Tuesday, August 4, 2020

[Editorial] Wreck at the Energy Grand Prix

By on July 19, 2018

Editor’s note: This editorial first appeared in the July 19-25 print issue of Caribbean Business

When Walt Higgins agreed to remain at the helm of the Puerto Rico Electric Power Authority (Prepa) past the original July 14 date he had set for resignation, the erstwhile executive director bought Gov. Ricardo Rosselló time to constitute a new board that will have the unenviable task of selecting a suitable replacement.

That search is something akin to finding a racecar driver on the level of A.J. Foyt, Mario Andretti or Jimmie Johnson to pilot a Lamborghini—when you have a Prepa jalopy stuck in a pit stop and you are offering to cut the speed racer’s pay. There is no winning that race.

In Higgins’ case, the compensation package—$100,000 in relocation fees, $450,000 in base salary and as much as another $450,000 in a performance bonus—became a bone of contention among observers outside the energy realm. And the people were asking: “How does the Prepa board justify paying what seems like a king’s ransom for a CEO to run a bankrupt utility?” The governor, yielding to public outcry, asked to lower Higgins package, which led the fledging CEO to resign over what he considered a breach of contract.

In Higgins’ defense, David Owens, who is the chairman of the Transformation Advisory Council (TAC), a team comprised of industry leaders tasked with advising the governing board, believes Higgins is a stellar industry professional whose compensation is within acceptable market standards. “He is a stellar executive who has experience restoring power systems,” Owens told Caribbean Business.

Board members and Prepa insiders felt Higgins met his benchmarks and that the seeds for a new culture were in place to transform the utility, with a more customer-centric Integrated Resource Plan.

No matter how you slice it, Higgins was a tough sell to the people. Nevertheless, the governor’s energy brigades were ready to stick by their choice because they fully believed it was a necessary step in the right direction. When the governor succumbed to public blowback and reneged on Higgins’ contract, he sent the Prepa machine spinning on a hairpin turn.

The bad optics on this one—Ogilvy & Mather could not have sold this stinker—took on horrific overtones when the board then selected Prepa board member Rafael Díaz Granados as an interim replacement for $750,000. The executive director did not waste any time putting transformer in mouth when he went on a morning radio show and proudly expressed he was “making a sacrifice for Puerto Rico in accepting a salary [$750k] that was much lower than what he could be making elsewhere.”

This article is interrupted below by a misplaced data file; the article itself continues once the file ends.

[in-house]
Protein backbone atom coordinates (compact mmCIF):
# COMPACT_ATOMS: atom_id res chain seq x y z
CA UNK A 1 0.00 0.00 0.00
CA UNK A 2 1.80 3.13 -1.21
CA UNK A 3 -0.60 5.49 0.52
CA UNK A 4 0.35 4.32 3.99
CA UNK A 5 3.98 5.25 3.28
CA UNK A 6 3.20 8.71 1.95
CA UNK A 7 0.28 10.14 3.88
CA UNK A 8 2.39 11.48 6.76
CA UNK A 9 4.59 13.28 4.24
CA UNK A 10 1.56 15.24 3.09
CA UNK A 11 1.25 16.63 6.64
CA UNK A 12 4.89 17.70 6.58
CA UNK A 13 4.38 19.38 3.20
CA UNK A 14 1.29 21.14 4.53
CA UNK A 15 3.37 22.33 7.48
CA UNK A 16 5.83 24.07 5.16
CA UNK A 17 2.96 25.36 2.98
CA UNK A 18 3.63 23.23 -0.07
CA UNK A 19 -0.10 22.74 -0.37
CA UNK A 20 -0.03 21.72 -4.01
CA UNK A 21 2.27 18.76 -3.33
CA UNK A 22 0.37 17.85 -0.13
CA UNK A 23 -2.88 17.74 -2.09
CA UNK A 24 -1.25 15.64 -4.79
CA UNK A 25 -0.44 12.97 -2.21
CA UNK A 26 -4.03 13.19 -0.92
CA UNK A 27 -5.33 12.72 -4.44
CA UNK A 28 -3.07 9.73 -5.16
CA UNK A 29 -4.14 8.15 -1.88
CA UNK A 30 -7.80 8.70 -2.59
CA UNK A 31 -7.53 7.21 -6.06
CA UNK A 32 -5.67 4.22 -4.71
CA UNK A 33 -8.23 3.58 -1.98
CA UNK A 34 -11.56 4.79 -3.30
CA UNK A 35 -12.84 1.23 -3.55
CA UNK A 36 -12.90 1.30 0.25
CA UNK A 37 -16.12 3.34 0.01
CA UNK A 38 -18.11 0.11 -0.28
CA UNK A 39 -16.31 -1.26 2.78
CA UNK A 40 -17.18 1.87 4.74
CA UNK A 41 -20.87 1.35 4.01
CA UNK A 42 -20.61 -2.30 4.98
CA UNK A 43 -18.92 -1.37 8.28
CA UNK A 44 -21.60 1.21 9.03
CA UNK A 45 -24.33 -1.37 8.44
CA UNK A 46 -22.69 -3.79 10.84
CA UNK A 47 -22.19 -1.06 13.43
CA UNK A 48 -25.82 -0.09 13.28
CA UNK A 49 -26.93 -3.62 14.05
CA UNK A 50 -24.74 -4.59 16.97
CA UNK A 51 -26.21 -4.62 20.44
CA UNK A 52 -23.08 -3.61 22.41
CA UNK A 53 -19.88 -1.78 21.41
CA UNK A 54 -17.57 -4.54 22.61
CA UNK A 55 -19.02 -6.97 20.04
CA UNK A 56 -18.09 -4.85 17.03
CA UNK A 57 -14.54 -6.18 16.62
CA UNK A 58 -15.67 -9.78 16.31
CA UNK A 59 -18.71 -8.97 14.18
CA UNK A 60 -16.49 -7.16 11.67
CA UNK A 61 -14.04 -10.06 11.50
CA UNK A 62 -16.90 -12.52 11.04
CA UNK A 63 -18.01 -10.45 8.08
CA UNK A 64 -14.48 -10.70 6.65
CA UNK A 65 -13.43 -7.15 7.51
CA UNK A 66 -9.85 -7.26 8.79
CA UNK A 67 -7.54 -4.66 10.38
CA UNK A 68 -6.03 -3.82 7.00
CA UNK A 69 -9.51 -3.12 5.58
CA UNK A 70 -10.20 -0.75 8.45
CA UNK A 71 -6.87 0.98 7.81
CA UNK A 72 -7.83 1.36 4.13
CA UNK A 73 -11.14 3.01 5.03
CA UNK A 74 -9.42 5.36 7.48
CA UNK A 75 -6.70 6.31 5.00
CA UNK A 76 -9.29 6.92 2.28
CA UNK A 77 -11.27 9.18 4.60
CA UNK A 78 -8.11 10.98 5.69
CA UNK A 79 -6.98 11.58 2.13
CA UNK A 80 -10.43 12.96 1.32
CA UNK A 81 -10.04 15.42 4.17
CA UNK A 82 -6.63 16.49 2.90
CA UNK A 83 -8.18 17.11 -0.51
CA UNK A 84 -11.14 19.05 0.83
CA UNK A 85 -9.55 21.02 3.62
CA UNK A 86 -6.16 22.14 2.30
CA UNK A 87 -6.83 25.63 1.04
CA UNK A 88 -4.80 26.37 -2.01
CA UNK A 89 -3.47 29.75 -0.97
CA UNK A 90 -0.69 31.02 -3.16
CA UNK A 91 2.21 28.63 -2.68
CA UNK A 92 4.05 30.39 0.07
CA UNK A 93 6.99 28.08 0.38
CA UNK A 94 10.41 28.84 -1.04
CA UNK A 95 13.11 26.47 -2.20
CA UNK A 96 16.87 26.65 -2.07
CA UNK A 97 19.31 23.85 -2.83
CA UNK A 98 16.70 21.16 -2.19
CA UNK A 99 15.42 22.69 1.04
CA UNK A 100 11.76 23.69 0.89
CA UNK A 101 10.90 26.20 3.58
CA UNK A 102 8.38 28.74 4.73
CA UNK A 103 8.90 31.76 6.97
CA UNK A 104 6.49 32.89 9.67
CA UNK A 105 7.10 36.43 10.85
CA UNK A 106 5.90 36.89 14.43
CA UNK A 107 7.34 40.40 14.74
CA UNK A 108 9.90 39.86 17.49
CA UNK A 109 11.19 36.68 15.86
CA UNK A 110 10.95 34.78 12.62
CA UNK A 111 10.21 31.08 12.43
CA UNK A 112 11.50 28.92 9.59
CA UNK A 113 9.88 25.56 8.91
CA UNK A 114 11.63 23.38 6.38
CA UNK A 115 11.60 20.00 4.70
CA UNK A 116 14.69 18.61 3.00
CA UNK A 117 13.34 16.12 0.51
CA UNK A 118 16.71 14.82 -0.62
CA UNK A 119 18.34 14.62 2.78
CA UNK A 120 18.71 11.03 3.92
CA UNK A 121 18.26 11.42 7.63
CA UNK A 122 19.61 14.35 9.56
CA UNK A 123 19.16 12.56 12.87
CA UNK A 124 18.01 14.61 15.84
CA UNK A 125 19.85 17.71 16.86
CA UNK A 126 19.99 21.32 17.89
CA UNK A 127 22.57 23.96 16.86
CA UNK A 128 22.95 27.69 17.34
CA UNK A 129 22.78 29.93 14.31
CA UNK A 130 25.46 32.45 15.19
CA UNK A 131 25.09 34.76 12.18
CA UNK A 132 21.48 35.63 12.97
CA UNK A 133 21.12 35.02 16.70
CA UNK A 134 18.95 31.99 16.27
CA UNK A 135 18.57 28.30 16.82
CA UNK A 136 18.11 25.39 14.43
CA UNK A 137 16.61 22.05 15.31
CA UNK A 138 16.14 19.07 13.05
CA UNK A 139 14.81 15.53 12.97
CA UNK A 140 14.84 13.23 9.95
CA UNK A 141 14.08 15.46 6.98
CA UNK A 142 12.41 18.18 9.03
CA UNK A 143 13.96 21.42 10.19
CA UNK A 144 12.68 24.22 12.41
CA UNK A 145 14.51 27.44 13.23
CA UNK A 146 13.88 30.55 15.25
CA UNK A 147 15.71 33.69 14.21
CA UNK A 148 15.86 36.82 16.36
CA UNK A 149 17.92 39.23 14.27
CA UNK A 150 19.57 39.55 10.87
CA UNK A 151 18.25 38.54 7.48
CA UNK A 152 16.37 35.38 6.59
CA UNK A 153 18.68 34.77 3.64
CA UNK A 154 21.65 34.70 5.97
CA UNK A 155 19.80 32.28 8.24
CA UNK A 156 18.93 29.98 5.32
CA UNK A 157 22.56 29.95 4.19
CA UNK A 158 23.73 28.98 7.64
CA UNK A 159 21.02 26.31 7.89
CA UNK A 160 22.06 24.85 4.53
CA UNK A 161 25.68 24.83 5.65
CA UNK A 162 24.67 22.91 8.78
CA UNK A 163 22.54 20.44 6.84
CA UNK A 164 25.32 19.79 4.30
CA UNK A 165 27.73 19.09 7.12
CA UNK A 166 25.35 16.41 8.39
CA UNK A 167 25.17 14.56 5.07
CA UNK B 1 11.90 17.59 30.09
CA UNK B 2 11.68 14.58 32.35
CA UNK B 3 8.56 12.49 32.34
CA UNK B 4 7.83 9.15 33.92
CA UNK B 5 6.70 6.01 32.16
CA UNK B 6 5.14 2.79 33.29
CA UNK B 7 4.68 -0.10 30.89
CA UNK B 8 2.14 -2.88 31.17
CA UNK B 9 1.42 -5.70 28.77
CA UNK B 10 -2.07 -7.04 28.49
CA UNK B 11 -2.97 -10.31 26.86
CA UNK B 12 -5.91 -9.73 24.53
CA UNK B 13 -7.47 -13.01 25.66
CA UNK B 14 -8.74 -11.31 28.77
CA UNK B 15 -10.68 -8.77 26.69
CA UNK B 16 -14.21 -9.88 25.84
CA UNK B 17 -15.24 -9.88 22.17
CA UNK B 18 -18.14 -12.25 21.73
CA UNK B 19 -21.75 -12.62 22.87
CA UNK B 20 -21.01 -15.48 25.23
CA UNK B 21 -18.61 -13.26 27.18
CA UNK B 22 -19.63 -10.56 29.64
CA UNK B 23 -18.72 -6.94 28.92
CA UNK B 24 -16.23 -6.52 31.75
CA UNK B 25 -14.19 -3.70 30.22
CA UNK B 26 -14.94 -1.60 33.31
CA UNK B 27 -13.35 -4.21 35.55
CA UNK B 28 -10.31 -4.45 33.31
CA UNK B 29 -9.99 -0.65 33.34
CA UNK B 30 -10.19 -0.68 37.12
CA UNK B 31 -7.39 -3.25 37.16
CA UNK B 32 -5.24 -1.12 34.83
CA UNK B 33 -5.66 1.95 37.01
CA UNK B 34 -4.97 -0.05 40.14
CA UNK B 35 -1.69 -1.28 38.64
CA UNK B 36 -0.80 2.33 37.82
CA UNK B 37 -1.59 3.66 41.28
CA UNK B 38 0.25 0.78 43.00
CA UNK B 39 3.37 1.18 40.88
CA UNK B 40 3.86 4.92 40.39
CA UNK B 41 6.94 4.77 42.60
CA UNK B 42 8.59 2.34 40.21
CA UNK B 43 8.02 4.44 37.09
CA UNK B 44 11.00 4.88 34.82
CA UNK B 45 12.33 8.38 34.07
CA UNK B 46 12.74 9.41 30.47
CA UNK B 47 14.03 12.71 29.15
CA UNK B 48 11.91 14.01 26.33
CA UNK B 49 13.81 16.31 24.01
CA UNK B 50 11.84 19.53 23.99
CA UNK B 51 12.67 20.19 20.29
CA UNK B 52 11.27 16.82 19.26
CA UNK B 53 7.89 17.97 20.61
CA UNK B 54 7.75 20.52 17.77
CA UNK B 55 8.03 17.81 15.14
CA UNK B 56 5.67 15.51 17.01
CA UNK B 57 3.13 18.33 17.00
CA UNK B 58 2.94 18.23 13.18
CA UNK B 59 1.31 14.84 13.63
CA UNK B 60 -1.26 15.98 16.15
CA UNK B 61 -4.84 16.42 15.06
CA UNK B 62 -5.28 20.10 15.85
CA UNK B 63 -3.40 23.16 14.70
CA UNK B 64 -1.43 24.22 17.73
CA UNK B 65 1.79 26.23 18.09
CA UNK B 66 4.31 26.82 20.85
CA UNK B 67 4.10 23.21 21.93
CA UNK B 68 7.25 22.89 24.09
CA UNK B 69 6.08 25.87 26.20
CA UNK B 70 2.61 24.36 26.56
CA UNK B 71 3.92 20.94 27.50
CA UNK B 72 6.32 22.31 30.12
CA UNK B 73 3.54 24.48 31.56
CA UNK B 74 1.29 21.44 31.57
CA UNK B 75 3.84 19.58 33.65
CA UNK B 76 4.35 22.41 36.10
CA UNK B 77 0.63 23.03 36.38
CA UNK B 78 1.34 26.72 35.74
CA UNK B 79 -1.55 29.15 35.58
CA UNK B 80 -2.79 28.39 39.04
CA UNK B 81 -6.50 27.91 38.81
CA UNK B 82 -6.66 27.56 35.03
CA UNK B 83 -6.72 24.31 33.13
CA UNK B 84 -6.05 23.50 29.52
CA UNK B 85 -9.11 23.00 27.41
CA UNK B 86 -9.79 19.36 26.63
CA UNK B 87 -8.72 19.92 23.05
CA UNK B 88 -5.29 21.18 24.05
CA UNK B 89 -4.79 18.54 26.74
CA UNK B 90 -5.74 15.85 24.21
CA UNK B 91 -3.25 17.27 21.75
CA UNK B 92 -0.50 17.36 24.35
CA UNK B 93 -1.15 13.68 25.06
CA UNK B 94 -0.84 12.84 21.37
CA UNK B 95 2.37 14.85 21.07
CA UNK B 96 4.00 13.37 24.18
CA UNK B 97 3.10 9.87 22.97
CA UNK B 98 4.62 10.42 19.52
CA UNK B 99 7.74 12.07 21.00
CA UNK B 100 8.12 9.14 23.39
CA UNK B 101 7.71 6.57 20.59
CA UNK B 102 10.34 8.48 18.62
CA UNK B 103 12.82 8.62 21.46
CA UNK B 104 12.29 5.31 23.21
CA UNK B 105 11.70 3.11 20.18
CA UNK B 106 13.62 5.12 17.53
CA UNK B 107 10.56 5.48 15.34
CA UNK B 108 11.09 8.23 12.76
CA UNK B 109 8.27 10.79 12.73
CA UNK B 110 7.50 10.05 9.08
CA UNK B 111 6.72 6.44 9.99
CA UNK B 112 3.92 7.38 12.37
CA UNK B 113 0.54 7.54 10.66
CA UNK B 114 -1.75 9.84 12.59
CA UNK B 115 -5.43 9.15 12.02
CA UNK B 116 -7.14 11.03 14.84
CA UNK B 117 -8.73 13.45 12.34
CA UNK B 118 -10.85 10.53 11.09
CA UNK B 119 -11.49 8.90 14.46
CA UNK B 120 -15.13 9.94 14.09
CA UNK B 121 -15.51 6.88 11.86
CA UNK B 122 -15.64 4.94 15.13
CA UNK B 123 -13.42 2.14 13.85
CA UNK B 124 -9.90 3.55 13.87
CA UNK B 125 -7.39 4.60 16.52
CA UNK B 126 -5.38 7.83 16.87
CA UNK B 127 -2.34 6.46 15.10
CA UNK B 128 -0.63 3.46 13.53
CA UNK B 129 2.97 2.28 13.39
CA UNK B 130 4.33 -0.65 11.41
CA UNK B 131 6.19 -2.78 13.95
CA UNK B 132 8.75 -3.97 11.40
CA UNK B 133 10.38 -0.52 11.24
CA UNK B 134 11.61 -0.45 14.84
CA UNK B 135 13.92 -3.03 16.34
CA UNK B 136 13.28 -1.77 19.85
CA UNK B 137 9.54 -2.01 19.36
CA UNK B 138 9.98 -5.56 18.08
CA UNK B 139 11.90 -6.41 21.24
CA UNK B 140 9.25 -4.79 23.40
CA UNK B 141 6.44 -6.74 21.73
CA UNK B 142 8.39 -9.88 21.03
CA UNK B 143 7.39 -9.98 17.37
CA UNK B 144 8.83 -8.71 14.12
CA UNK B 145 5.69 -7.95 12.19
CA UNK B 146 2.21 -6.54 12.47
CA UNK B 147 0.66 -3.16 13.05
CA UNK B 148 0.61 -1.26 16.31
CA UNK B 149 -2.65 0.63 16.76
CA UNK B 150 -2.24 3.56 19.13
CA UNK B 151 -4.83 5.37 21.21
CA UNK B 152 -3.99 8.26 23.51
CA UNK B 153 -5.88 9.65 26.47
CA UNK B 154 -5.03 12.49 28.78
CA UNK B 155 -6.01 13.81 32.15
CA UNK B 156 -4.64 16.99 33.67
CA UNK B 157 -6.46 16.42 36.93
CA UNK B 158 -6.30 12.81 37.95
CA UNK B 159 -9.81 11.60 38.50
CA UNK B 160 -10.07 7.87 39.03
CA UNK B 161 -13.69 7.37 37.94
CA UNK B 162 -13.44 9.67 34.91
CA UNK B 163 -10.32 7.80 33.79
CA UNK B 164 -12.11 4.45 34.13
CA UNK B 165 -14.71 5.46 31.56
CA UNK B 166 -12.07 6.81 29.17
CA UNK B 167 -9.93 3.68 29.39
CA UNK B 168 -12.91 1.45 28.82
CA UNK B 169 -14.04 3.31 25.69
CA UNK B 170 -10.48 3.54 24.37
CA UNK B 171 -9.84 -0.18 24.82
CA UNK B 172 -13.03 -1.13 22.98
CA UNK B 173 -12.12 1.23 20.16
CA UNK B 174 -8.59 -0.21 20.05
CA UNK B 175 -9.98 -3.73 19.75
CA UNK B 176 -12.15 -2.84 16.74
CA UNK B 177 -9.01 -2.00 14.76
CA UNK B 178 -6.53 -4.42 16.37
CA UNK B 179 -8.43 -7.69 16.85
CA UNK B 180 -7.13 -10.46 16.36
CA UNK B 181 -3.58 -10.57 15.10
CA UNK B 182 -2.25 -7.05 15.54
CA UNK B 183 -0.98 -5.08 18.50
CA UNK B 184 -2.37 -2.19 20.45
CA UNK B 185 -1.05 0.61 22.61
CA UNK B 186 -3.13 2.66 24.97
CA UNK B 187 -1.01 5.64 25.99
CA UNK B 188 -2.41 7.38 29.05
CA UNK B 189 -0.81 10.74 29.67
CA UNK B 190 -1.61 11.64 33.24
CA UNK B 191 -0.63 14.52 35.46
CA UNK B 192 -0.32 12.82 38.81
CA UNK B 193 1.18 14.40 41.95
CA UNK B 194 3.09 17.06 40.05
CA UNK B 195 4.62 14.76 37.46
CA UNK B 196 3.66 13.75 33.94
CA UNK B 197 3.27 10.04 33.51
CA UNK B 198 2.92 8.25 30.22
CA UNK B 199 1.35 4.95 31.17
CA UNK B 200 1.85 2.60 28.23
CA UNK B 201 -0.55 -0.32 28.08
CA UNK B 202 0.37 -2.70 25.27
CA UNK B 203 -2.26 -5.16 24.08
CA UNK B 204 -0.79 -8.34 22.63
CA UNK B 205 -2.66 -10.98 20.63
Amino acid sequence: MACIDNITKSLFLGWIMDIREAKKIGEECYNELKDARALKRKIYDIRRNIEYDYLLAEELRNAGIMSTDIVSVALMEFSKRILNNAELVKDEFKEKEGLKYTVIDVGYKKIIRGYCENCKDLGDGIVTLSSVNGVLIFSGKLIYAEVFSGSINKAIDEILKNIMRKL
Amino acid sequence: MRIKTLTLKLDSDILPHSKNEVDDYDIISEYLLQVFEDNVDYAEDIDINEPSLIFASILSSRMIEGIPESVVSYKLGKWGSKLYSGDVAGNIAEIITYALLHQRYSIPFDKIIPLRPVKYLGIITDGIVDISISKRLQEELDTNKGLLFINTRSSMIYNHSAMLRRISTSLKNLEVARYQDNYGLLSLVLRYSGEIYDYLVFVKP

Bad form, Rafa.

So, the governor, who was headed for Russia where he would enjoy the FIFA World Cup final, issued an ultimatum to the members of the Prepa Board to rescind the offer or resign. Thus, the stampede of resignations that ensued—five board members relinquished their posts—leaving the governor with only two of his political appointees, added to the two new hires: Puerto Rico Aqueduct & Sewer Authority (Prasa) Executive Director Elí Díaz Atienza and engineer Ralph A. Kreil. Sadly, the new members will have to get up to speed with some of the new covenants in place at the utility.

You see, the independent TAC advisers and the board members had been moving in lockstep, implementing new doctrines underpinned by best practices. These include customer-centric doctrines to provide consumers affordable, reliable power. Prepa’s core mantra expressed on the utility’s website: “Customers are empowered with behind-the-meter alternatives for energy efficiency, demand management and distributed generation […] Rate and market design create incentives to purchase, consume or produce energy in a manner that benefits the entire system. Subsidies are minimized, and those that remain have a nondistortionary impact.” Sounds nice on paper.

Last week’s mass executive resignation at Prepa was perhaps a sign the utility is unable to free itself from the politics and cronyism so entrenched in the bankrupt utility for decades. Truth be told, Prepa became collateral damage in a restructuring process under the Puerto Rico Oversight, Management & Economic Stability Act. More than charting a course toward structural balance and market access, that territorial law unleashed political gamesmanship among the governor, the Legislature and the Financial Oversight & Management Board on a level not expected when the law was first enacted by U.S. Congress in 2016.

So, people on the Hill are watching. As this newspaper was going to press, the search was still on for a new executive director to put Prepa back on track. The sooner we free that process of the political pollutants, the sooner investment and much-needed jobs will come.

Congress concerned about politicization of Puerto Rico power company

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